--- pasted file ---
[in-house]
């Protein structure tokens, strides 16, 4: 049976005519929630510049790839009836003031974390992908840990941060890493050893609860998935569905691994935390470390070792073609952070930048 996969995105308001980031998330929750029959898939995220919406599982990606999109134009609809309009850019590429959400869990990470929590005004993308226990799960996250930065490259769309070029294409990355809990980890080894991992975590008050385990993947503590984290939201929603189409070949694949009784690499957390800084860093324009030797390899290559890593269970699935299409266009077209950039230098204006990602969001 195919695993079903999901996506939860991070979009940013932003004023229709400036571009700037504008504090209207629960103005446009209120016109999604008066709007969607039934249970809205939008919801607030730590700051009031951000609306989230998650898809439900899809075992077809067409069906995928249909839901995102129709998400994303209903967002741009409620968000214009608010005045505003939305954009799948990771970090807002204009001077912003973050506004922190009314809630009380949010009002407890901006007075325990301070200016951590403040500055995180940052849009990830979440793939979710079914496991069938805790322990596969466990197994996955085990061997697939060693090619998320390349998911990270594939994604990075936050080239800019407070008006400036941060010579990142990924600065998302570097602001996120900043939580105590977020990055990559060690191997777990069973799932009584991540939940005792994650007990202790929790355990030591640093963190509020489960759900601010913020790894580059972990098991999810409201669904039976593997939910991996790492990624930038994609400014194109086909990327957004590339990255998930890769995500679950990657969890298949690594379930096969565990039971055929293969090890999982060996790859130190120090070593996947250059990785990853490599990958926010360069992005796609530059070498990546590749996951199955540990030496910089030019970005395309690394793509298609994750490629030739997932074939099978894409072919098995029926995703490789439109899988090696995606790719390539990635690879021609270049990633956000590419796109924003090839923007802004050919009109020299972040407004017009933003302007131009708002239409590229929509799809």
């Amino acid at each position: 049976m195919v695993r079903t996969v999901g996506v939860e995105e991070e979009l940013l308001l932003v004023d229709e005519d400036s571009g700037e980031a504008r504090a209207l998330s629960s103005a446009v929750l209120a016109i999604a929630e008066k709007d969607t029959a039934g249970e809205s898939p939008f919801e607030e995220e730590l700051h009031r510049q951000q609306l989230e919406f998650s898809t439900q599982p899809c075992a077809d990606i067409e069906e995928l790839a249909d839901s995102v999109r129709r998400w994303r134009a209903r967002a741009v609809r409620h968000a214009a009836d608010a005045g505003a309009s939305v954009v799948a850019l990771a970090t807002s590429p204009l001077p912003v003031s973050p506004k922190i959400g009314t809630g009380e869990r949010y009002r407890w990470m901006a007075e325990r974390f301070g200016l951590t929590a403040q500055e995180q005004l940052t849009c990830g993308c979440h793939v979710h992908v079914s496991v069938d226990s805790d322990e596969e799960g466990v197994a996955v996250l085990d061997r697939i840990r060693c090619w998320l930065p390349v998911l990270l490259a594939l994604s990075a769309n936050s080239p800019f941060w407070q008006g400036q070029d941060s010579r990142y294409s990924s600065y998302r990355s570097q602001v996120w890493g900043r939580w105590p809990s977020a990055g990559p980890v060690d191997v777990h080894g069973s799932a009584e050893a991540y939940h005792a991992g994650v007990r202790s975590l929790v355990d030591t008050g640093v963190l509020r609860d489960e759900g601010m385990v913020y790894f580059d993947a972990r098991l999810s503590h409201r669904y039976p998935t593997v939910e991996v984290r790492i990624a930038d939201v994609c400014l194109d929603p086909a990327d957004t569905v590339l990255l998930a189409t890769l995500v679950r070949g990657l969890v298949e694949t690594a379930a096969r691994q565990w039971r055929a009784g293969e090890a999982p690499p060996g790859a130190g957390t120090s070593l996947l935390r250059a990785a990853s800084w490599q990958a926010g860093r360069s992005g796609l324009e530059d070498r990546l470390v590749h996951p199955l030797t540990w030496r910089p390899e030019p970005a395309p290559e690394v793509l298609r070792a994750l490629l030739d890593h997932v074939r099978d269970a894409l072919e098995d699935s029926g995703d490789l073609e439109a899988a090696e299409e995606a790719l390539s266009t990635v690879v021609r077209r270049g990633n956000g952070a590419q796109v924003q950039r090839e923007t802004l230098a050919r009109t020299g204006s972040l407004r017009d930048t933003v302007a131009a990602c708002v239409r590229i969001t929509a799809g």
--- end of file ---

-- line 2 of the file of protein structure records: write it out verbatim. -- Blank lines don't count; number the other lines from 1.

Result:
């Protein structure tokens, strides 16, 4: 049976005519929630510049790839009836003031974390992908840990941060890493050893609860998935569905691994935390470390070792073609952070930048 996969995105308001980031998330929750029959898939995220919406599982990606999109134009609809309009850019590429959400869990990470929590005004993308226990799960996250930065490259769309070029294409990355809990980890080894991992975590008050385990993947503590984290939201929603189409070949694949009784690499957390800084860093324009030797390899290559890593269970699935299409266009077209950039230098204006990602969001 195919695993079903999901996506939860991070979009940013932003004023229709400036571009700037504008504090209207629960103005446009209120016109999604008066709007969607039934249970809205939008919801607030730590700051009031951000609306989230998650898809439900899809075992077809067409069906995928249909839901995102129709998400994303209903967002741009409620968000214009608010005045505003939305954009799948990771970090807002204009001077912003973050506004922190009314809630009380949010009002407890901006007075325990301070200016951590403040500055995180940052849009990830979440793939979710079914496991069938805790322990596969466990197994996955085990061997697939060693090619998320390349998911990270594939994604990075936050080239800019407070008006400036941060010579990142990924600065998302570097602001996120900043939580105590977020990055990559060690191997777990069973799932009584991540939940005792994650007990202790929790355990030591640093963190509020489960759900601010913020790894580059972990098991999810409201669904039976593997939910991996790492990624930038994609400014194109086909990327957004590339990255998930890769995500679950990657969890298949690594379930096969565990039971055929293969090890999982060996790859130190120090070593996947250059990785990853490599990958926010360069992005796609530059070498990546590749996951199955540990030496910089030019970005395309690394793509298609994750490629030739997932074939099978894409072919098995029926995703490789439109899988090696995606790719390539990635690879021609270049990633956000590419796109924003090839923007802004050919009109020299972040407004017009933003302007131009708002239409590229929509799809």